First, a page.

It took all of these experiences, but I’ve slowly developed an end goal; marrying the skills I’ve developed in paid advertising with yoga. Enter Luna Yoga.

Overall, has it been relatively smooth? If not, what were some of the struggles along the way?
It has absolutely not been a smooth road. And it’s still bumpy.

With all the uncertainty I’ve had about my future (which occasionally still makes an appearance) I feel like I got a late start in my career. Sometimes I wish I had taken the time to feel more confident in my decisions before jumping feet-first into opportunities, both personal and professional.

And while thinking things through ultimately leads to more stability and perhaps less stress, I don’t regret my choices. I look at all the amazing people I’ve met, skills I’ve learned, resourcefulness I’ve developed and have decided that my experience with trial and error was worth it.

I think a lot of people, not just women, feel the same sense of uncertainty and that’s a scary thing. My advice would be to embrace that feeling but do so responsibly. Doing things on a whim can lead to an opportunity that only exists because of spontaneity, however, take a few minutes to think about the repercussions. If you can take it, then do it.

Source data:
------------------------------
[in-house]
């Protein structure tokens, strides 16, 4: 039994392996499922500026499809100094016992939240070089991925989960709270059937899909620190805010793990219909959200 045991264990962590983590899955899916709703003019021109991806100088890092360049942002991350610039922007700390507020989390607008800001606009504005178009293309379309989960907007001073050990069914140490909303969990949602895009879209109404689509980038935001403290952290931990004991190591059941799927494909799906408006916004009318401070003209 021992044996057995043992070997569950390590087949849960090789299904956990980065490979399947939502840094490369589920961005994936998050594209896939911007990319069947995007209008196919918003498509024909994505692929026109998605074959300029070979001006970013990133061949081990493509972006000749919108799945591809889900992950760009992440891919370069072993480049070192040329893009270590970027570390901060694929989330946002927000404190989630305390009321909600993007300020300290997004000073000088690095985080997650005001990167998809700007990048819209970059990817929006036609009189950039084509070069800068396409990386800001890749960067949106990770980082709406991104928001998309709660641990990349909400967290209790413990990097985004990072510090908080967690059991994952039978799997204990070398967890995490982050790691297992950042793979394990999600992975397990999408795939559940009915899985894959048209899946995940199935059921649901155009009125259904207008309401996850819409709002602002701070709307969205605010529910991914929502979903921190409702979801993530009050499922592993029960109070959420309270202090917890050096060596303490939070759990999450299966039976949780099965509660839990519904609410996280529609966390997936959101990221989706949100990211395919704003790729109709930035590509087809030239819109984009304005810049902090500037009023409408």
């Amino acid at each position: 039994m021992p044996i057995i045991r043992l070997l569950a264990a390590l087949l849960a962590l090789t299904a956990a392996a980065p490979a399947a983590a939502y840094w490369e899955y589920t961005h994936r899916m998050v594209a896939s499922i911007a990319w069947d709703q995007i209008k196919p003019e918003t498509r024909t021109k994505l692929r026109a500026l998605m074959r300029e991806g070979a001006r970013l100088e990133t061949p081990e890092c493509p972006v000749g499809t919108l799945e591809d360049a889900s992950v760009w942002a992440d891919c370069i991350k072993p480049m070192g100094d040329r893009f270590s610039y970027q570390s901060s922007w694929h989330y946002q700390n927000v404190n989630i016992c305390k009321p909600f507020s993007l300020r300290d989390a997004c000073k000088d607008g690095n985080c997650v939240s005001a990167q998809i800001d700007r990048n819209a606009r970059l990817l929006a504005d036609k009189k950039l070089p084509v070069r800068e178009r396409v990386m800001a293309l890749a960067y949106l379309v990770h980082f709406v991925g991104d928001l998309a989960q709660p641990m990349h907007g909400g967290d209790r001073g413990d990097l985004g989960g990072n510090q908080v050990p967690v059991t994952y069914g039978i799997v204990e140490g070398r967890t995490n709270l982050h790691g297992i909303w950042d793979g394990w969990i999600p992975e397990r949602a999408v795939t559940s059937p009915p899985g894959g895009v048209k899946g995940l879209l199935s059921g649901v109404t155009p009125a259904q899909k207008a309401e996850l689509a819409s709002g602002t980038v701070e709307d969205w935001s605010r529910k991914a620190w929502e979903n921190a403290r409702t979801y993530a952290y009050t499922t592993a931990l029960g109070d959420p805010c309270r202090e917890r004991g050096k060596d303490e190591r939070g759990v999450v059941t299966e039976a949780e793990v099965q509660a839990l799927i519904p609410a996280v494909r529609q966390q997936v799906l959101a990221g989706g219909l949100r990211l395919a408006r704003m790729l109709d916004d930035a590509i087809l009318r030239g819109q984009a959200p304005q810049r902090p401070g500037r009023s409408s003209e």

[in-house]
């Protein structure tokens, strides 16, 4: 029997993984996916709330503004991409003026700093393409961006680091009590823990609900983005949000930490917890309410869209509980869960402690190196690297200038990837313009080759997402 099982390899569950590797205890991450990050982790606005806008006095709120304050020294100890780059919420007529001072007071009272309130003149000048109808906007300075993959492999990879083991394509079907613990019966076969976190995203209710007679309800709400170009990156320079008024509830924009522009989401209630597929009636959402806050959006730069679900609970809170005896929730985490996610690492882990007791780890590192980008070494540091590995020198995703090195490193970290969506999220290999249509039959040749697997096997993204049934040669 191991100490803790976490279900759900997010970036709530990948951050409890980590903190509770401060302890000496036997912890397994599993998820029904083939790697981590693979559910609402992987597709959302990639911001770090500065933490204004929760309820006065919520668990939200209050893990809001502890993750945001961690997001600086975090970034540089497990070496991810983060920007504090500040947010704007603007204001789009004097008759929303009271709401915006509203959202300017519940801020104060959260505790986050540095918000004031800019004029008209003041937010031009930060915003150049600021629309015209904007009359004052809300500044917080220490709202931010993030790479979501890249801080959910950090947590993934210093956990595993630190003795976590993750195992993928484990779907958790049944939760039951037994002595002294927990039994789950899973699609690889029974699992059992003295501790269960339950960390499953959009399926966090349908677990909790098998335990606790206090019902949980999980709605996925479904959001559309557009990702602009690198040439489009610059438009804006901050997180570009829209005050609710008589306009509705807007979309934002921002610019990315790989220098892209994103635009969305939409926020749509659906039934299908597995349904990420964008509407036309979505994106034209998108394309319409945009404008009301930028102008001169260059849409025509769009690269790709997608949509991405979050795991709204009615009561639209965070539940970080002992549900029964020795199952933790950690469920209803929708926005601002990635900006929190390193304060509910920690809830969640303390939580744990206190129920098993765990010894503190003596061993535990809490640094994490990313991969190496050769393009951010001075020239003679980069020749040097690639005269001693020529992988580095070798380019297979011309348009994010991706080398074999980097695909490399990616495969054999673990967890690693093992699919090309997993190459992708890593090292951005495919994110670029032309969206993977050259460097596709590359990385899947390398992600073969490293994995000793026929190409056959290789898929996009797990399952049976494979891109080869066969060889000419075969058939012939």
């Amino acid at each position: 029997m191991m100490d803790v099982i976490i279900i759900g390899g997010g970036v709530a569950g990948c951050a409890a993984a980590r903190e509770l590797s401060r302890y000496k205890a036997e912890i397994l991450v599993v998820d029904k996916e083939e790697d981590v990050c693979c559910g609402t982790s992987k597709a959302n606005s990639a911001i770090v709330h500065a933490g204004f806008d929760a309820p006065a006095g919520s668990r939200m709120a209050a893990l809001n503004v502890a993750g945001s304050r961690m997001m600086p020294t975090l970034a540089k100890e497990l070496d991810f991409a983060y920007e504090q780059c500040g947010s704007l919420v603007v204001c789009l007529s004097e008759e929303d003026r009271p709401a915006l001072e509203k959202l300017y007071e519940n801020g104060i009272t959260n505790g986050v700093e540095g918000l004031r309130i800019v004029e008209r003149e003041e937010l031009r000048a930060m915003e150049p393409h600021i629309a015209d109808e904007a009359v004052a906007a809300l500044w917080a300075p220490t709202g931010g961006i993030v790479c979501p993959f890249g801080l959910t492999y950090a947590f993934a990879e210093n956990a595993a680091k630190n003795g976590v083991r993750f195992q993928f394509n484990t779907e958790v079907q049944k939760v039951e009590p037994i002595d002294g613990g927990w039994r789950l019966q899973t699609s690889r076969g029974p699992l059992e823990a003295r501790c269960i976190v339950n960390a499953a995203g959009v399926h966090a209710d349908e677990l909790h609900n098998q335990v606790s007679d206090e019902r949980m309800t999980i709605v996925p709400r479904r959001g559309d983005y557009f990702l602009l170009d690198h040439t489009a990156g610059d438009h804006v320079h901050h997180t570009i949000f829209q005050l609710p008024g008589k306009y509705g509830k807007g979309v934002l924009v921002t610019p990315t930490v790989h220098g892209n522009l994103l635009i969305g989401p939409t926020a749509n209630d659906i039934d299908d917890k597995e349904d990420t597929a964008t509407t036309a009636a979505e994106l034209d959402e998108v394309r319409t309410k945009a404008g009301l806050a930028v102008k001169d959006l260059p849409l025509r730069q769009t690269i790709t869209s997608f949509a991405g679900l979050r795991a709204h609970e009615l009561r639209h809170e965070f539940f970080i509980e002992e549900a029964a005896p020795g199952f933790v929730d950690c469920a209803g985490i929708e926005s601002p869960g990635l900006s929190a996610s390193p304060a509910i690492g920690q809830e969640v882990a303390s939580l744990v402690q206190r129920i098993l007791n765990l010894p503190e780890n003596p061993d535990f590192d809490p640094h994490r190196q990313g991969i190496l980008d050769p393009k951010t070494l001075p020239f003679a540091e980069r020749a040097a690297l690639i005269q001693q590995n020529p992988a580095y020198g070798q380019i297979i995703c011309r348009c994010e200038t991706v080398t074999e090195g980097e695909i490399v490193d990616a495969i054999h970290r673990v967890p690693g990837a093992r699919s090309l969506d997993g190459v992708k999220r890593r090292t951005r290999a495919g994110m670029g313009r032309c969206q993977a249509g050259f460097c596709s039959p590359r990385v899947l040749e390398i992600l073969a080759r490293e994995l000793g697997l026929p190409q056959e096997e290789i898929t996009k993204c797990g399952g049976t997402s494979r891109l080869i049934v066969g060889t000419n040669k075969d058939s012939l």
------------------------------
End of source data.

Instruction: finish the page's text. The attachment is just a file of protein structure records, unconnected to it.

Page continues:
Also, take the people you’ve made a connection with in any situation, no matter how random they may feel, into your future. I’ve been so surprised at the deep friendships and professional relationships that have grown from something that felt fleeting initially. Keeping in touch doesn’t take too much time, but it can make all the difference.

Alright – so let’s talk business. Tell us about Luna Yoga – what should we know?
I work in paid digital media/advertising full time, I teach yoga to sculpt part time, and most recently I’ve established and have been growing a custom yoga class and wellness events company called Luna Yoga
As an instructor, my favorite part of a class — and I believe what stands out about it—is the cardio section. This is where I can truly jump and shout off all of my excess nervous and anxious energy in a positive environment, surrounded by great people (and music). This overflow of energy is what I believe sets me apart, an energy I try to channel in all other aspects of my life, whether in my relationships or my work.

The idea for Luna Yoga began after I had taught a yoga sculpt and mimosas class at my friend’s bachelorette party last Fall. I thoroughly enjoyed putting it together for her; using her as inspiration for the music, the theme, and crystals I had picked out to accompany the class. After I was discussing the bachelorette class with a fellow yoga sculpt instructor, we both decided custom yoga class business would be a good exercise in branding and marketing, an area we both work in full time. Plus, doing yoga with our friends (and mimosas) could really only be a win.

We slowly began developing the brand, teaching some free classes here and there. It wasn’t until this Spring after I had taught a free class and received some interest in booking, that I really started to get excited and throw myself into growing Luna Yoga. This came at a perfect time as I started to feel lack luster about my work at the agency I started with in Boston, so I was excited to have an outlet to redirect my creativity and brainpower.